Big stores “truncate” credit card numbers, so only the last digits are showing. The rest are blanked out, just as they are on the receipts you get from bank machines. But some merchants are still printing the entire Visa card number on receipts. This is not only an invasion of privacy, but it contravenes a new Visa Canada policy supposed to take effect on April 1, 2007.
Gordon from Picton, Ont. has been pursuing answers from CIBC (his Visa card issuer) and the Canadian head office of Visa International. He’s found very few people even know about the new truncation policy and sound defensive when asked. He’s furious that many stores he deals with still print all 16 numbers on their Visa receipts and the expiry date.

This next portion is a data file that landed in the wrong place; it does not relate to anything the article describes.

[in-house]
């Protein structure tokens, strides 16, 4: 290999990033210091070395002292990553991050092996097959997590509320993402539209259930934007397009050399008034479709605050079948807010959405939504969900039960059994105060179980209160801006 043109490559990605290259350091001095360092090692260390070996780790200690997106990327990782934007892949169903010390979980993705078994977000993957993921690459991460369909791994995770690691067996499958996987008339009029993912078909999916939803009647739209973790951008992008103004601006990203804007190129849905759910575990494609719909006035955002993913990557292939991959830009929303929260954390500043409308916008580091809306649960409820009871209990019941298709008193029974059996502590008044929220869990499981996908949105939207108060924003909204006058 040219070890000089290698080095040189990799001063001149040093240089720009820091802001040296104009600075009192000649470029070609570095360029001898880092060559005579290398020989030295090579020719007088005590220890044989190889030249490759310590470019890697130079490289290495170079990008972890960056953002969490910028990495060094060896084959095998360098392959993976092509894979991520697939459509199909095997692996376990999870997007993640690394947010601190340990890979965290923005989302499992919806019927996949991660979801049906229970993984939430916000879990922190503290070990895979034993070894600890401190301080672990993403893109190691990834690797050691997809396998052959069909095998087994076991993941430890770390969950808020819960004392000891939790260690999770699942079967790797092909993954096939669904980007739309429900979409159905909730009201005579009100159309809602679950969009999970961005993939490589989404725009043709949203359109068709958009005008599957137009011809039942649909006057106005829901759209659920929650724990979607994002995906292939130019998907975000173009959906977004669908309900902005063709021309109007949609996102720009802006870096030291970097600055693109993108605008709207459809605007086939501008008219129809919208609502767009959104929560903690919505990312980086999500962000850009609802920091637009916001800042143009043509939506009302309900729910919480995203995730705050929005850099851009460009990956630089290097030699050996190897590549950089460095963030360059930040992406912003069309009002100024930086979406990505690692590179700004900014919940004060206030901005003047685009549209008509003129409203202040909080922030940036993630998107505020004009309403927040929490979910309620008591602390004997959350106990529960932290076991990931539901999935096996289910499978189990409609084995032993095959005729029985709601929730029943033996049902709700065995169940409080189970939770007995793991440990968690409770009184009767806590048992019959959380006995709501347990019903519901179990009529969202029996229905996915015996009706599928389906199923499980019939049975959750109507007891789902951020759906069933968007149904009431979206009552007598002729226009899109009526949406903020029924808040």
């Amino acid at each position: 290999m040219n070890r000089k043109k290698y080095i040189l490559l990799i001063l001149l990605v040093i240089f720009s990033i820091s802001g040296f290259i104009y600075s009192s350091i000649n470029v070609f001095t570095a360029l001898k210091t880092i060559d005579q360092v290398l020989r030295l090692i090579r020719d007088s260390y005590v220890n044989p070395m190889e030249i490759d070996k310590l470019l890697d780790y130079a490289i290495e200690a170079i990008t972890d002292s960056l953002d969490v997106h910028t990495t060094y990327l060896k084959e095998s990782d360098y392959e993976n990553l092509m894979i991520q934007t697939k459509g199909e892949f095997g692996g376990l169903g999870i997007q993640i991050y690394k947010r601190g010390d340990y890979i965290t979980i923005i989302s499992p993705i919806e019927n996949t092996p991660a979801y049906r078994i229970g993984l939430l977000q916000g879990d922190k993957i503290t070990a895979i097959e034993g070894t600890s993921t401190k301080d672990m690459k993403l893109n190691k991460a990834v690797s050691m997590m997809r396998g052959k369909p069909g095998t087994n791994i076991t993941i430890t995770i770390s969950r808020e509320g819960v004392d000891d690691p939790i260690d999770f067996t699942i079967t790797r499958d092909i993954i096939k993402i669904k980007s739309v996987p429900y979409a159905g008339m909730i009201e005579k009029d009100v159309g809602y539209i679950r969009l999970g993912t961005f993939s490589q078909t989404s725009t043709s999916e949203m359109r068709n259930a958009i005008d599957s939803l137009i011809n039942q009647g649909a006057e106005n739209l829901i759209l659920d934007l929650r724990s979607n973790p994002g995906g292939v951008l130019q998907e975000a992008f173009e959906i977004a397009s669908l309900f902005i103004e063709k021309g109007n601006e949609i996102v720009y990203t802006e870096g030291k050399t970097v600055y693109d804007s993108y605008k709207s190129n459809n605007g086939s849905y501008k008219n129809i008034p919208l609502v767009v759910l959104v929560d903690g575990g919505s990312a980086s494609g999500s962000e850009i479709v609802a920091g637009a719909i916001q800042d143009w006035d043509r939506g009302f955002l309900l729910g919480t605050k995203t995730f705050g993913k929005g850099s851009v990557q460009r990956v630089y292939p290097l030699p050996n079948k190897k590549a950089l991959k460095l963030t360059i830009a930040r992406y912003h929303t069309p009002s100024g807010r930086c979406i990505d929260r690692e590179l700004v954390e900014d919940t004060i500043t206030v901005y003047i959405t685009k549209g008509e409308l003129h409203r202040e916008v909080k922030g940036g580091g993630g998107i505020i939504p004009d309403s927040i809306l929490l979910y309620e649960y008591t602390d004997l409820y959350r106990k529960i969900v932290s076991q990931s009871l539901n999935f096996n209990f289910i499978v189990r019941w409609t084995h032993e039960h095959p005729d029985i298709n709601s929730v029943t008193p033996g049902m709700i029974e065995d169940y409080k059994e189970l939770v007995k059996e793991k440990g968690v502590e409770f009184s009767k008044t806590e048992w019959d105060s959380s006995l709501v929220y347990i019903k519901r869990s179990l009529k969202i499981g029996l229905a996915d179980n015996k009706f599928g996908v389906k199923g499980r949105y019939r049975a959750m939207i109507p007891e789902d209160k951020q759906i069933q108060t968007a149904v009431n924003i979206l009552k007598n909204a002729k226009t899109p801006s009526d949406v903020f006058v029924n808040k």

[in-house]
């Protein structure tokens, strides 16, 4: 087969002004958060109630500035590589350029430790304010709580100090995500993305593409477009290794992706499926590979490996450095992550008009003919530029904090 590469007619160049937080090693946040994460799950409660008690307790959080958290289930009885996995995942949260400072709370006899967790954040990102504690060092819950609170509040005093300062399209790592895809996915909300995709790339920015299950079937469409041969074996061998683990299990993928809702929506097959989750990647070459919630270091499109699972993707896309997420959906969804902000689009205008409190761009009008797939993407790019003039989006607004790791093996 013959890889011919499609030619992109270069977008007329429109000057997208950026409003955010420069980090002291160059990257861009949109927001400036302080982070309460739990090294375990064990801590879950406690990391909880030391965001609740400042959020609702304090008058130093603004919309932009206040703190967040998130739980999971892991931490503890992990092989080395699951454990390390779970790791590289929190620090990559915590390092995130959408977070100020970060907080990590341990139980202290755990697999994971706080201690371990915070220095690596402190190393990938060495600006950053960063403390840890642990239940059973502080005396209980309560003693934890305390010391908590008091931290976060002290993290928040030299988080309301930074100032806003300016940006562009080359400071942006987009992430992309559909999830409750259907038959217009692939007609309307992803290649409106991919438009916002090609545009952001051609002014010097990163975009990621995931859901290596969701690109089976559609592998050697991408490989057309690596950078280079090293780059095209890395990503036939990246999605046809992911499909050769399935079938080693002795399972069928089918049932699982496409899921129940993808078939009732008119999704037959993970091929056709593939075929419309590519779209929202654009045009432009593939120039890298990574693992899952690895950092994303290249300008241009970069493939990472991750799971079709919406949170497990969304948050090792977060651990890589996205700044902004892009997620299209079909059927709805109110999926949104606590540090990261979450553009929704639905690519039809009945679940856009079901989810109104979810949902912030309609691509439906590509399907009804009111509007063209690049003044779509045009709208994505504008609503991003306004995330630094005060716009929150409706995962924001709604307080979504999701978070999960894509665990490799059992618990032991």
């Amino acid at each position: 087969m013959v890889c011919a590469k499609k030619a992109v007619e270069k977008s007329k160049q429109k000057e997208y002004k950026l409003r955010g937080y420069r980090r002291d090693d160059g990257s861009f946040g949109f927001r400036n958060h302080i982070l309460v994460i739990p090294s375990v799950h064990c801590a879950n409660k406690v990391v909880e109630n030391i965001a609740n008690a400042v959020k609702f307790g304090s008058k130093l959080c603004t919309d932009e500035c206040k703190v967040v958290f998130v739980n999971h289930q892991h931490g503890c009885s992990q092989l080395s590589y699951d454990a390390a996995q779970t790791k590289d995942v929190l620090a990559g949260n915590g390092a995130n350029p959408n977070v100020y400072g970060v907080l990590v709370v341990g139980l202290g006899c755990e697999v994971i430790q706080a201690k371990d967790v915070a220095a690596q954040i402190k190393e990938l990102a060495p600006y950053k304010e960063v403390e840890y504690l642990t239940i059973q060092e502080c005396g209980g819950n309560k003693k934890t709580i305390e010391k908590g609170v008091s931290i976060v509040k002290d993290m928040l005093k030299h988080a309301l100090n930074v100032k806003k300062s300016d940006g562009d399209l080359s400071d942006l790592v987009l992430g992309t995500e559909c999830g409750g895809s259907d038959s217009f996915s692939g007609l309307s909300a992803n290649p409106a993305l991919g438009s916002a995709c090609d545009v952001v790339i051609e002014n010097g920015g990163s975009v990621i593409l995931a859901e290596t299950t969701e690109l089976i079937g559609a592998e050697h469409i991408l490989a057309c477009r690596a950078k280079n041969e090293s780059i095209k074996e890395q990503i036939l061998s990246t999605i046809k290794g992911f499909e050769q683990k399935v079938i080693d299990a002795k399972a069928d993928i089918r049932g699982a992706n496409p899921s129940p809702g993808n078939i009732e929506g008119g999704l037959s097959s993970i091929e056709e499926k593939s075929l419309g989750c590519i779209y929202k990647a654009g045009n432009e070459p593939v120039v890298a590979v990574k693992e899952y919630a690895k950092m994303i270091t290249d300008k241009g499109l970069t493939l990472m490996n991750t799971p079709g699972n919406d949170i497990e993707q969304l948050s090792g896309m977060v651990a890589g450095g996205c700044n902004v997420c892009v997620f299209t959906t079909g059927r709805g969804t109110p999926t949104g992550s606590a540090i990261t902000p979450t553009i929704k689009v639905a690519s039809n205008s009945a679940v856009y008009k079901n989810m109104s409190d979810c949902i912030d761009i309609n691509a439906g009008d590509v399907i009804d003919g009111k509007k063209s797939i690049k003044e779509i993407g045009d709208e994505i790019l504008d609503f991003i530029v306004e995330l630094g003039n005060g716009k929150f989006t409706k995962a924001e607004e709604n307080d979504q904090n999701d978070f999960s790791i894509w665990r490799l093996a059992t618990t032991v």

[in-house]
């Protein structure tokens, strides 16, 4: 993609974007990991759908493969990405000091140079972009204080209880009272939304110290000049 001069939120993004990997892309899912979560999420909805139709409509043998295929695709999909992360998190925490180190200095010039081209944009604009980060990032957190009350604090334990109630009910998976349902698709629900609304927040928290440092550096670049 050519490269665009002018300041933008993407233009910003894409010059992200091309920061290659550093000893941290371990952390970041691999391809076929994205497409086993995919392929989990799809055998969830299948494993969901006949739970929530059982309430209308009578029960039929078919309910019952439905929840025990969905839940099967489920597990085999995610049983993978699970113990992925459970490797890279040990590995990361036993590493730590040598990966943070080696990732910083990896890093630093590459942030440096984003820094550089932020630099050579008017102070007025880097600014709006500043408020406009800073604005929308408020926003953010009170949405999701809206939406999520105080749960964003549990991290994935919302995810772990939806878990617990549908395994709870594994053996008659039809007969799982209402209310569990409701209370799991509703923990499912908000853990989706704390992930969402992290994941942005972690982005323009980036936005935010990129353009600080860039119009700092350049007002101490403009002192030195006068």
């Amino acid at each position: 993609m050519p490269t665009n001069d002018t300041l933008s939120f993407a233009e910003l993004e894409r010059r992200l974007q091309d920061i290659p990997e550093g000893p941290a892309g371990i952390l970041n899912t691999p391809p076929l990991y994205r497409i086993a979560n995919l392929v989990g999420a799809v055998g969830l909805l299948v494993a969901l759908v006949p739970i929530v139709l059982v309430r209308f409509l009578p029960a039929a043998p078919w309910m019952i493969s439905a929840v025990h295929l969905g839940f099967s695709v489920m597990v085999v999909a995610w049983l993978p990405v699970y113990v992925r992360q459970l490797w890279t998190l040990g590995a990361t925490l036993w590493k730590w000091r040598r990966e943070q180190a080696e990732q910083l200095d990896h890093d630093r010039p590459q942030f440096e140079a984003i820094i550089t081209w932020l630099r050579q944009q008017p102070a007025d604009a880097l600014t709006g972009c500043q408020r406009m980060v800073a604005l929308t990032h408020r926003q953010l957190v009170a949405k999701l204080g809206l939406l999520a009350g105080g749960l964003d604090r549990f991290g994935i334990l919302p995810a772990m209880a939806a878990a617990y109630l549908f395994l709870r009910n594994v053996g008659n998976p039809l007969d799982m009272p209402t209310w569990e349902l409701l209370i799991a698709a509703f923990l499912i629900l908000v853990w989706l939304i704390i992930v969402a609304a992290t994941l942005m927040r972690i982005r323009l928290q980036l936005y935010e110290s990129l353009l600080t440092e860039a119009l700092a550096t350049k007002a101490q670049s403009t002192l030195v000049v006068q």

I’m printing his letters below and Visa Canada’s response. I’d like to know what you have discovered with your own Visa card tranasactions.
I did a column recently and got many responses. Many people were surprised to see how frequently their full card number and expiry date were on their receipts. They wanted to stop it. Only with a real consumer push will we see a speeded-up adoption of new point of sale terminals.
What about the merchant’s copy? Can it contain the full credit card number? Yes, says Visa, because the merchant may need it for refunds or dispute resolution. However, the federal privacy law requires businesses to safeguard all the information they collect. This means they can’t throw the receipts into the dumpster without shredding them or leave them exposed to theft by employees.